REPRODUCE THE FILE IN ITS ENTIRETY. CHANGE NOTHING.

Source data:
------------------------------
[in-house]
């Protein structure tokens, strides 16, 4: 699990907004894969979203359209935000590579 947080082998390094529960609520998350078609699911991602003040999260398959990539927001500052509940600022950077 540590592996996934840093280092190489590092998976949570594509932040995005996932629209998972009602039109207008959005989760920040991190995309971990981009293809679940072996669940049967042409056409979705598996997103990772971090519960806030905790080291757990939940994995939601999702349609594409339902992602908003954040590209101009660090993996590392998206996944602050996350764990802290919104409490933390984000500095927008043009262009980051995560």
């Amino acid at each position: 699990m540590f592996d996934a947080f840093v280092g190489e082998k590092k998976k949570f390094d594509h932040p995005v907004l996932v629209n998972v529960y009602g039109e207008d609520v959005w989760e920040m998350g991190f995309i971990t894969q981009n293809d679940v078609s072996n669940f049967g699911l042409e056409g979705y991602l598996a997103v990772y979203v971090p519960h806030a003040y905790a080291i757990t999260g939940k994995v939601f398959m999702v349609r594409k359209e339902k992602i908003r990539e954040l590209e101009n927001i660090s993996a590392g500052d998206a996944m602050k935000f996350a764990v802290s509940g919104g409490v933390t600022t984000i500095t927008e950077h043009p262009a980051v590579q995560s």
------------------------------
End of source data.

[in-house]
């Protein structure tokens, strides 16, 4: 699990907004894969979203359209935000590579 947080082998390094529960609520998350078609699911991602003040999260398959990539927001500052509940600022950077 540590592996996934840093280092190489590092998976949570594509932040995005996932629209998972009602039109207008959005989760920040991190995309971990981009293809679940072996669940049967042409056409979705598996997103990772971090519960806030905790080291757990939940994995939601999702349609594409339902992602908003954040590209101009660090993996590392998206996944602050996350764990802290919104409490933390984000500095927008043009262009980051995560």
């Amino acid at each position: 699990m540590f592996d996934a947080f840093v280092g190489e082998k590092k998976k949570f390094d594509h932040p995005v907004l996932v629209n998972v529960y009602g039109e207008d609520v959005w989760e920040m998350g991190f995309i971990t894969q981009n293809d679940v078609s072996n669940f049967g699911l042409e056409g979705y991602l598996a997103v990772y979203v971090p519960h806030a003040y905790a080291i757990t999260g939940k994995v939601f398959m999702v349609r594409k359209e339902k992602i908003r990539e954040l590209e101009n927001i660090s993996a590392g500052d998206a996944m602050k935000f996350a764990v802290s509940g919104g409490v933390t600022t984000i500095t927008e950077h043009p262009a980051v590579q995560s």